Hungarian oil firm MOL Group said it owed an upsurge in 2017 profits to “strong financial and operational delivery” across the business.
Upstream earnings at the Budapest-based company rose by more than a quarter last year due to higher Brent crude prices and “cost discipline”.
Daily production averaged 107,400 barrels of oil, slightly below the yearly guidance due to a lower contribution from its UK North Sea assets.
In the fourth quarter of 2017, UK output was down 4,000 barrels per day year-on-year because of the shutdown of the Forties pipeline for three weeks in December.
Meanwhile, output from the Scolty and Crathes fields, 50%-owned by MOL, has been constrained due to the wax in the pipeline.
The Catcher field, operated by Premier Oil, produced first oil in December and has delivered an excellent performance since then, according to MOL, which has a 20% stake in the asset.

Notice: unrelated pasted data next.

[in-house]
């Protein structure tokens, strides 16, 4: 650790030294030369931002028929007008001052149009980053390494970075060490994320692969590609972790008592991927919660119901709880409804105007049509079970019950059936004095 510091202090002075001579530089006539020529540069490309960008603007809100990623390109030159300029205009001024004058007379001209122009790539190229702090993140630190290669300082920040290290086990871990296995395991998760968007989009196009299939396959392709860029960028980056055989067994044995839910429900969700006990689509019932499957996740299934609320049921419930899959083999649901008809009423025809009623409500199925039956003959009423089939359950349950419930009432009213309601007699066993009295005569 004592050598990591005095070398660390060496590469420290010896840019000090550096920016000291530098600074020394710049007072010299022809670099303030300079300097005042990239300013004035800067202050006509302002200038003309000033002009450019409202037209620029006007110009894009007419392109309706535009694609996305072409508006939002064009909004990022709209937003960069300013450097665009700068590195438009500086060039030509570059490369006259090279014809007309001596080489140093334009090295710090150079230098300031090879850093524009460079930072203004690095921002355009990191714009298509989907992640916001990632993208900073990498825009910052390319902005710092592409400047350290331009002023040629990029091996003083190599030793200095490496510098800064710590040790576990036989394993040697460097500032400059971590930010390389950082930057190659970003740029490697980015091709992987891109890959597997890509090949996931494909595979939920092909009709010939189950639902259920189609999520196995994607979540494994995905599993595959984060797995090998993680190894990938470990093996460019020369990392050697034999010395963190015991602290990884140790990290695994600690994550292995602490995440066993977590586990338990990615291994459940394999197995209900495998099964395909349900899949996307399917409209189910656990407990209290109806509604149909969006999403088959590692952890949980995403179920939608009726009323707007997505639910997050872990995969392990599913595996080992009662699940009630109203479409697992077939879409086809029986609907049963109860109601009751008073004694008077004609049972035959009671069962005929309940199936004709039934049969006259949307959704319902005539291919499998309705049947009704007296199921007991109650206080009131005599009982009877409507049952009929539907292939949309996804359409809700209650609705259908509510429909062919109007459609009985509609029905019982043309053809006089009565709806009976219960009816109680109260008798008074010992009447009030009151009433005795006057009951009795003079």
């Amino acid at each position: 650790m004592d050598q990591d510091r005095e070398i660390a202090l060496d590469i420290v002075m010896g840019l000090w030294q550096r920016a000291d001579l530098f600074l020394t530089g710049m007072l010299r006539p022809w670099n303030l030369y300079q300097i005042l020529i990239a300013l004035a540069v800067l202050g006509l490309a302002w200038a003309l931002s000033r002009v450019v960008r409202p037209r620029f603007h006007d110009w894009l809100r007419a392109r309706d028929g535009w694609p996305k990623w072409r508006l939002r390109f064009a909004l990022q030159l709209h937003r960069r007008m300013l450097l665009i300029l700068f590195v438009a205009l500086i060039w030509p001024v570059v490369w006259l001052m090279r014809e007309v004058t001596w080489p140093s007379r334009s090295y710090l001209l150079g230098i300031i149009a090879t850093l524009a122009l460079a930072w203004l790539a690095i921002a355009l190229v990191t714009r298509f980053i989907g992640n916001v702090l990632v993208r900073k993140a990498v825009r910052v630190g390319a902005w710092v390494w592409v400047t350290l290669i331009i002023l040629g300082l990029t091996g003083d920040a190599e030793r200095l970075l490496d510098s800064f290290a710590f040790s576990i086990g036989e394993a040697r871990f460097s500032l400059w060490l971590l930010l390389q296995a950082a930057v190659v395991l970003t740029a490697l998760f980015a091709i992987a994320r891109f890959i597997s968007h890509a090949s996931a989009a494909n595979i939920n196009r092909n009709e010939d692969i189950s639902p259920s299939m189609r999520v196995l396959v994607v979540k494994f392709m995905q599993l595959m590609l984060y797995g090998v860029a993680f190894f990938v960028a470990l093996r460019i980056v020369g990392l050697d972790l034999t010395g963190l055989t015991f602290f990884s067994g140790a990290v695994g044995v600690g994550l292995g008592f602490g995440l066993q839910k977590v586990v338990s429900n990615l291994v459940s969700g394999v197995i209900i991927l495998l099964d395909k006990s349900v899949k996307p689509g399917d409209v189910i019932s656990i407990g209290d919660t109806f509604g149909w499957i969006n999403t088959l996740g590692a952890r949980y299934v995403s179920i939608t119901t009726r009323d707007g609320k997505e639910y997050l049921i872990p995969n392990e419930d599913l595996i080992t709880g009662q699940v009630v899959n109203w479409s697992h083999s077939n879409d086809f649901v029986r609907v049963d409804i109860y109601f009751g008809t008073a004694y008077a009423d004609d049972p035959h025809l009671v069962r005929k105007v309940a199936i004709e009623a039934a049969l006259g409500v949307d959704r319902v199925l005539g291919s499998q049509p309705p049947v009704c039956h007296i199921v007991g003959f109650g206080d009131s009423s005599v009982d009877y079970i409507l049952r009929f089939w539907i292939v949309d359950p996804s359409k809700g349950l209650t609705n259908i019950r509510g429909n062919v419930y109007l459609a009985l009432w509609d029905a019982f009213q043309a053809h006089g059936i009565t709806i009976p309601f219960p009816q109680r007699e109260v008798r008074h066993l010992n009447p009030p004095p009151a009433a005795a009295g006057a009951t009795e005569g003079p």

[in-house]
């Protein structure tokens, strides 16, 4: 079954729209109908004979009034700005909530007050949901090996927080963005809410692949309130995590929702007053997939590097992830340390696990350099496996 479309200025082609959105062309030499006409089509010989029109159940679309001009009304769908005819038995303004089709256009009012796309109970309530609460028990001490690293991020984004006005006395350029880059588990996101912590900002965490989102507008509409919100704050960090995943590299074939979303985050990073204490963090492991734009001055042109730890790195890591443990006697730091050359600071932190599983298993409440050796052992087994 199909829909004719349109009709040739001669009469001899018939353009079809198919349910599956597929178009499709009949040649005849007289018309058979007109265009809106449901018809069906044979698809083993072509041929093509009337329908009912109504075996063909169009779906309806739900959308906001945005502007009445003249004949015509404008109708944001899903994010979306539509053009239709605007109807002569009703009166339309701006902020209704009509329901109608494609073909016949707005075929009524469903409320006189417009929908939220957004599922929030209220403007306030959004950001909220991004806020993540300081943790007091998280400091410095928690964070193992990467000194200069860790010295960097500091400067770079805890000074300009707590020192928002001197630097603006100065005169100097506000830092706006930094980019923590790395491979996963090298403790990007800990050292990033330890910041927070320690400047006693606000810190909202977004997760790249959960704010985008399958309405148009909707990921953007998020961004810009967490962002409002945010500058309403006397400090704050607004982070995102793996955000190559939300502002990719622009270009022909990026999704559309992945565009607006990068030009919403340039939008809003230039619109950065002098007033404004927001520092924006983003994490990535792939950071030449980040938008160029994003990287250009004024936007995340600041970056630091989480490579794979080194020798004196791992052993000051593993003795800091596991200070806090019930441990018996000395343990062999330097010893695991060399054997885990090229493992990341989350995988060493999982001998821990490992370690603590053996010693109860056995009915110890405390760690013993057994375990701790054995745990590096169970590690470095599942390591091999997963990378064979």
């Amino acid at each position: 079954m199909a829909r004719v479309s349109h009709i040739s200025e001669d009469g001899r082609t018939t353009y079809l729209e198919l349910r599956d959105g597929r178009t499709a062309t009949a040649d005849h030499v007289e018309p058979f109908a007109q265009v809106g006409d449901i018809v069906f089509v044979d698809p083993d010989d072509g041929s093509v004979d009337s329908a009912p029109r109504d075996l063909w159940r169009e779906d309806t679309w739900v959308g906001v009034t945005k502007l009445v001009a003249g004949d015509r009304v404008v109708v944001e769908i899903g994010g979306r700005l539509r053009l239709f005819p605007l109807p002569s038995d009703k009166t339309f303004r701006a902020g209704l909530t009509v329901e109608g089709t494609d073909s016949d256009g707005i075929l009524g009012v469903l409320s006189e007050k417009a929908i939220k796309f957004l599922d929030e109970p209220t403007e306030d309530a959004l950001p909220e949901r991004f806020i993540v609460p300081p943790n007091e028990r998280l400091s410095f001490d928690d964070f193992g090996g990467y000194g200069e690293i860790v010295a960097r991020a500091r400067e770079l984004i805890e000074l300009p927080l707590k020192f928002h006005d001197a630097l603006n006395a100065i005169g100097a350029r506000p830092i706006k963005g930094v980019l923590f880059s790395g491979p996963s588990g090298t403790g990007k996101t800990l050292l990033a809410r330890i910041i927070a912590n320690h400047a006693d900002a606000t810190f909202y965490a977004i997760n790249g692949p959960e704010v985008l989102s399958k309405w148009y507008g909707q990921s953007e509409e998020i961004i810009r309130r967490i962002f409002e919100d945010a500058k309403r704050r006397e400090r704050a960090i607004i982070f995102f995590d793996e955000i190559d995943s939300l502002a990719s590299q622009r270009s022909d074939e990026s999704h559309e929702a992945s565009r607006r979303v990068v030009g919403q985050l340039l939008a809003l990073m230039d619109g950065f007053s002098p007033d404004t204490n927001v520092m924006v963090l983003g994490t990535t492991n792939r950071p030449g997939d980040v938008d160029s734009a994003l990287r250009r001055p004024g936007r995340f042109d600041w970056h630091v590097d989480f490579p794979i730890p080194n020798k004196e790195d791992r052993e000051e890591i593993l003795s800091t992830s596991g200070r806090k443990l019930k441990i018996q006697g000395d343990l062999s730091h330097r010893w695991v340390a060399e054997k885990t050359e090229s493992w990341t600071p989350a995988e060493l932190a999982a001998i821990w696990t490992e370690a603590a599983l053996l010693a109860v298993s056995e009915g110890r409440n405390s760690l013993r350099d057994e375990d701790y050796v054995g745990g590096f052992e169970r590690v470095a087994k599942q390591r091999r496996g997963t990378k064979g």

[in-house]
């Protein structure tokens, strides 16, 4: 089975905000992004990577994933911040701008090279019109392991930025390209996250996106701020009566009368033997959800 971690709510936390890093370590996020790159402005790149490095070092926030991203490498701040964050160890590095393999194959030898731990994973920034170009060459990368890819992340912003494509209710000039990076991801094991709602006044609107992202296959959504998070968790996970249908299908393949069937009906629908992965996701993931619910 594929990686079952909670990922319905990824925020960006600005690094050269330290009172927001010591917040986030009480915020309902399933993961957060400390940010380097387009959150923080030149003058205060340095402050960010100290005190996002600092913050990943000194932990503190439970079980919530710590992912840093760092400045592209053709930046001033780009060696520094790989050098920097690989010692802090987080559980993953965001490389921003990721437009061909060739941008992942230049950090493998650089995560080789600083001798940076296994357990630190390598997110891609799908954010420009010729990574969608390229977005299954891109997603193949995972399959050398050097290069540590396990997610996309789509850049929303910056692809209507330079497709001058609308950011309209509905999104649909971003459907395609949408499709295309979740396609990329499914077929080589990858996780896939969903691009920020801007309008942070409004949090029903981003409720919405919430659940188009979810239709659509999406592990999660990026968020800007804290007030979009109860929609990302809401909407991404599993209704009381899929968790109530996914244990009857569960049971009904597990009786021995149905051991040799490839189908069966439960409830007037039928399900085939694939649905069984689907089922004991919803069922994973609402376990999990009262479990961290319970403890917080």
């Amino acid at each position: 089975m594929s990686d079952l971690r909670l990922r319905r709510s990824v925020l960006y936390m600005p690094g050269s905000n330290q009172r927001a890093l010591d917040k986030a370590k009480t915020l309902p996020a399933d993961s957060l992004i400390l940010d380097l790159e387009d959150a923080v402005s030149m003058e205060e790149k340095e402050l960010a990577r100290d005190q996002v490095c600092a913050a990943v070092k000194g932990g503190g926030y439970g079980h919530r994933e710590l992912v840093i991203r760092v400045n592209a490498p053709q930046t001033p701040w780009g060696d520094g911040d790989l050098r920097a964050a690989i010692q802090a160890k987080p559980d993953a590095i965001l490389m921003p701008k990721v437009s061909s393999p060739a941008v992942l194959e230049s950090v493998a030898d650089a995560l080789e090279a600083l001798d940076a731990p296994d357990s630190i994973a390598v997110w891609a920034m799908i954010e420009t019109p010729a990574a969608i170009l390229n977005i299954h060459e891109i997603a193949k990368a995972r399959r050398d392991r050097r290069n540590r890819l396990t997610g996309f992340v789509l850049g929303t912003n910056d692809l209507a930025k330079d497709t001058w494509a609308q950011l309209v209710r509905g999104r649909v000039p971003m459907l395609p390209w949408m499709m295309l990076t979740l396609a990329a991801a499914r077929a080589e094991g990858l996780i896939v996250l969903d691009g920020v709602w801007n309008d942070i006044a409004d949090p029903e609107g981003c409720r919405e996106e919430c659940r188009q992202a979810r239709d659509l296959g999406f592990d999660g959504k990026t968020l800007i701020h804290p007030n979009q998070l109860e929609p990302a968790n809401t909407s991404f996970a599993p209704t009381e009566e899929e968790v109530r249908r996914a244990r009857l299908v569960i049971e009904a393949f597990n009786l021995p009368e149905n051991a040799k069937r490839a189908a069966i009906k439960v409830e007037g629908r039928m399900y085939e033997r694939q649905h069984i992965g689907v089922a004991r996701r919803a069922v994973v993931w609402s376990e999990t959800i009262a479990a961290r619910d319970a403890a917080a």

Full-year net sales at MOL totalled £11.8billion, 16% higher than in 2016.
Pre-tax profits rose 34% year-on-year to £1billion.
In December, Reuters reported that MOL had hired Bank of America Merrill Lynch to manage the sale of its UK North Sea business
The company entered the North Sea in 2013, taking over assets worth £220million, including non-operated stakes in the Broom field, interests in the Catcher, Cladhan, Scolty and Crathes developments and a share in Shetland’s Sullom Voe terminal.
MOL’s upstream portfolio includes oil and gas exploration assets in 13 countries, with production activity in eight.
MOL chief executive Zsolt Hernadi said: “I am glad to say that 2017 was another year of delivering strong financial results, but equally importantly it was also a year of visible progress along our transformation journey set out in the MOL 2030 strategy.
“We comfortably beat our upgraded earnings targets with increasing contribution from all businesses.
“We are starting 2018 with a strong momentum with crucial investment decisions ahead of us.”